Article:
The arms are those of Russell of Swallowfield, Berkshire as borne by Sir Henry Russell, 1st Baronet (1751-1836). Russell received a baronetcy upon his return to England in 1812, following a posting as Chief of the Supreme Court of Justice of Bengal. A Privy Councilor, he married first Anne, daughter of John Skinner, of Lydd, Kent, and second, Anna Barbara, youngest daughter of Sir Charles Whitworth.
Russell acquired other pieces of silver by Paul Storr, including a four-light candelabrum featuring a draped caryatid upholding a basket of grapes of 1815, which sold at Christie's, London, May 18, 1966, lot 33. A set of four sauce tureens and covers by Paul Storr of 1816, also engraved with the arms of Russell of Swallowfield, sold as lot 28 in that sale.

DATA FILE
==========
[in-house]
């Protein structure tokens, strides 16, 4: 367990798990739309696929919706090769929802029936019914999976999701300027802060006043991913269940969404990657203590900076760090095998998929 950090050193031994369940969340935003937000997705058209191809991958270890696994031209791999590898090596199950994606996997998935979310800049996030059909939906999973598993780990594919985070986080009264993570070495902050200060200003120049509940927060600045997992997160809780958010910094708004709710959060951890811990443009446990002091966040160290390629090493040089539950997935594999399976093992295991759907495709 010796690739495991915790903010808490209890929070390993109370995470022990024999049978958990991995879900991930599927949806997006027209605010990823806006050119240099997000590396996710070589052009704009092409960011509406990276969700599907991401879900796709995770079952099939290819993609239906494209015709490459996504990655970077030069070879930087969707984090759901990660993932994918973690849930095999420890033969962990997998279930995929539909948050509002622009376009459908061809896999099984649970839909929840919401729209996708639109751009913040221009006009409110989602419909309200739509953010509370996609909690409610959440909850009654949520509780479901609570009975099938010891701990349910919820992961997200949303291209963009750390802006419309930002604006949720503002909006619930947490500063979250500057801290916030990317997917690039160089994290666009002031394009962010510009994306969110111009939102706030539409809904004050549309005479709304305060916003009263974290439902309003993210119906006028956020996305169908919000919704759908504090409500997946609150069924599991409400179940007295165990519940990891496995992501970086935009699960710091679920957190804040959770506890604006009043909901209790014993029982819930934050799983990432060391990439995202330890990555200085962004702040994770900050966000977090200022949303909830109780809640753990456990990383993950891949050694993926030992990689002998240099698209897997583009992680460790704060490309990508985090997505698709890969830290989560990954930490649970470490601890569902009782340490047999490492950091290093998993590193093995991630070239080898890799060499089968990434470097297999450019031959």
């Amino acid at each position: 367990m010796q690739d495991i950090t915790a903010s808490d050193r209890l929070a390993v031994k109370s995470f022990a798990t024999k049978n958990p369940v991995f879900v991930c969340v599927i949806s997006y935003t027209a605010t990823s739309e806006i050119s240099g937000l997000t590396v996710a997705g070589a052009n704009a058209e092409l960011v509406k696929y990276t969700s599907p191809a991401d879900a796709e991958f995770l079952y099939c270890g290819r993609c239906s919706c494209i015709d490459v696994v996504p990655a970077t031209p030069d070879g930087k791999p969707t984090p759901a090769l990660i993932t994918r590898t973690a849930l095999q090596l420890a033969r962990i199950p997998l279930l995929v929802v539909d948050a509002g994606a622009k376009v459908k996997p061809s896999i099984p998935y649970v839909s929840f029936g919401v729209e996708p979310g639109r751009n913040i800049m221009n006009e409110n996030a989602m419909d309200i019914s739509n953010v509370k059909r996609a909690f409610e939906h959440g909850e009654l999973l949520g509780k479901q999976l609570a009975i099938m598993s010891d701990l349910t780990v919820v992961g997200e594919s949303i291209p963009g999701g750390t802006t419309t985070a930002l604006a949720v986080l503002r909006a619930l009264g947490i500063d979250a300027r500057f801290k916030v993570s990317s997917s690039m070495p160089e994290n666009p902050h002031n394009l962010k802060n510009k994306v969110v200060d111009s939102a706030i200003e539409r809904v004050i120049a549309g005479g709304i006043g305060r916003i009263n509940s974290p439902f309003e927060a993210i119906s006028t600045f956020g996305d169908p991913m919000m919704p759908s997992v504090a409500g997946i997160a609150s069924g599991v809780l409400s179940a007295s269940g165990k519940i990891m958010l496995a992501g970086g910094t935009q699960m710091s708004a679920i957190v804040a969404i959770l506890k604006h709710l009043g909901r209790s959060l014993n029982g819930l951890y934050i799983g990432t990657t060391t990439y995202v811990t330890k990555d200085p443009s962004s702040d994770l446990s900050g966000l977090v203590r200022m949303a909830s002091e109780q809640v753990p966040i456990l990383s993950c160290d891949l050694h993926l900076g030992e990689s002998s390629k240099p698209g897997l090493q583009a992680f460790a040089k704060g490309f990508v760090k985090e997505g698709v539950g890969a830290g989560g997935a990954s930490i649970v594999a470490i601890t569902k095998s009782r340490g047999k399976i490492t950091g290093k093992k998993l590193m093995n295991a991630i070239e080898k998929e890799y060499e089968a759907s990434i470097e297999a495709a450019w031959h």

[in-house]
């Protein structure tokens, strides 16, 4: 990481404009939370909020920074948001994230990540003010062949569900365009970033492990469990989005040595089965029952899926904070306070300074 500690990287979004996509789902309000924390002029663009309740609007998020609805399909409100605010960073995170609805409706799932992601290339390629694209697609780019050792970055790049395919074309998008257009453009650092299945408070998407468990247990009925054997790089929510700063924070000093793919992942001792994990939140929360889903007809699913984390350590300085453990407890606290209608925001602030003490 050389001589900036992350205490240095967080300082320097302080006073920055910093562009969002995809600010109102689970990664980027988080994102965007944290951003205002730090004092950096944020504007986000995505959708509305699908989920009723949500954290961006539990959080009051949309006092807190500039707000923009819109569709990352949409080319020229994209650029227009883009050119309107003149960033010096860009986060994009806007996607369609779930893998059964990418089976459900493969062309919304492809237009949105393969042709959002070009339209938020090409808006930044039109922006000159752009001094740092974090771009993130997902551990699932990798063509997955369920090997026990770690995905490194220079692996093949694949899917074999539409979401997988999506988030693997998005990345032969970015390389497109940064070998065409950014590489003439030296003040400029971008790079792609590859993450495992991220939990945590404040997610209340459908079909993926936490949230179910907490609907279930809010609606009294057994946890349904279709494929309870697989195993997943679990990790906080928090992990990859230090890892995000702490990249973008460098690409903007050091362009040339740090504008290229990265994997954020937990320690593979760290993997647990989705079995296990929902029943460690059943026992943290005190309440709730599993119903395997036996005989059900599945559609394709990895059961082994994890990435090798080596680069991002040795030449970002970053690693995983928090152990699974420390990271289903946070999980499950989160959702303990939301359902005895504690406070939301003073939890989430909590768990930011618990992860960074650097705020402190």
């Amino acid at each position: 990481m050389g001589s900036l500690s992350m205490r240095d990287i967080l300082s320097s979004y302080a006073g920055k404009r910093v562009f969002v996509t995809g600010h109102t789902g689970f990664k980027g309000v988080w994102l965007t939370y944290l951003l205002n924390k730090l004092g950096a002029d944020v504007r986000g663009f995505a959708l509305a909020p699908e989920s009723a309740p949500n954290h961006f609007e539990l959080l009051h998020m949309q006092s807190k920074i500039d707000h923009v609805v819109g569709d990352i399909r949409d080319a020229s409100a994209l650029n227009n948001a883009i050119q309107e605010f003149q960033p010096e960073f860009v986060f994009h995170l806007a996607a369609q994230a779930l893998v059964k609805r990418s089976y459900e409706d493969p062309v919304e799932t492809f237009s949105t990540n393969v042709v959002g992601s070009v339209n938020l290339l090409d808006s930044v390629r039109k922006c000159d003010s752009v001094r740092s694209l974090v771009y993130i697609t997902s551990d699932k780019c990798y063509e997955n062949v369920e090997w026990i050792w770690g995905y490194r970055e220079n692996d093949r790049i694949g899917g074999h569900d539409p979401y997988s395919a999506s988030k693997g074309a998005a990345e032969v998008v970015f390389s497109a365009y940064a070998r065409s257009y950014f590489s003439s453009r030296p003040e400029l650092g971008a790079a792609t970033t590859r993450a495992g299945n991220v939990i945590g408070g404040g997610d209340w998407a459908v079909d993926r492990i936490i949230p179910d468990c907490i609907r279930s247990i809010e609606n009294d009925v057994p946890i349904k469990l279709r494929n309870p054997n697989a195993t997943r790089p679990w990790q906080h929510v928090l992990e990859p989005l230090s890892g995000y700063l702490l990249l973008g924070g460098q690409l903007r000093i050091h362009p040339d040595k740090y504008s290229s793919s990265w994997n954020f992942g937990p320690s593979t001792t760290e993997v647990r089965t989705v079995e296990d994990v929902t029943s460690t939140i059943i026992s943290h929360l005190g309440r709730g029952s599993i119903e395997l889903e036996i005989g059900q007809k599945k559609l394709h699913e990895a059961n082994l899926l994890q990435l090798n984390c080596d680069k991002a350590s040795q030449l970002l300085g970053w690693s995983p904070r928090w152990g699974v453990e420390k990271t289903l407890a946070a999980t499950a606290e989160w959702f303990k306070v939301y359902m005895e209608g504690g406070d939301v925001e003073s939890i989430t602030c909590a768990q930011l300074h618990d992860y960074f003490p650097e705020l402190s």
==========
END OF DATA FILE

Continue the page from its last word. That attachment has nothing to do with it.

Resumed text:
Royal Goldsmiths Rundell, Bridge and Rundell produced figural dessert stands with slight variations in design. Rundell's album of designs at the Victoria and Albert Museum includes a centerpiece, attributed to E. H. Baily after a design by Thomas Stothard, featuring three bacchic nymphs supporting an openwork basket. A pair of silver-gilt dessert stands of 1810-11, also with bacchic figures set between crossed thrysi, formed part of the Duke of Wellington's Ambassadorial Service and remain at Apsley House (illustrated in N. M. Penzer, Paul Storr: The Last of the Goldsmiths, 1954 , pl. XXXIII, p. 144). Three silver-gilt dessert stands and a centerpiece with scroll candle branches of similar design to Wellington's plate by Paul Storr are illustrated in M. Moss, The Lillian and Morrie Moss Collection of Paul Storr Silver, 1972, pl. 65-66, pp. 128-29. A centerpiece consisting of three dessert stands with large mirror-plateau, produced by Paul Storr in 1810 is illustrated in The Glory of the Goldsmith: Magnificent Gold and Silver from the Al-Tajir Collection, 1989, no. 131, p. 170.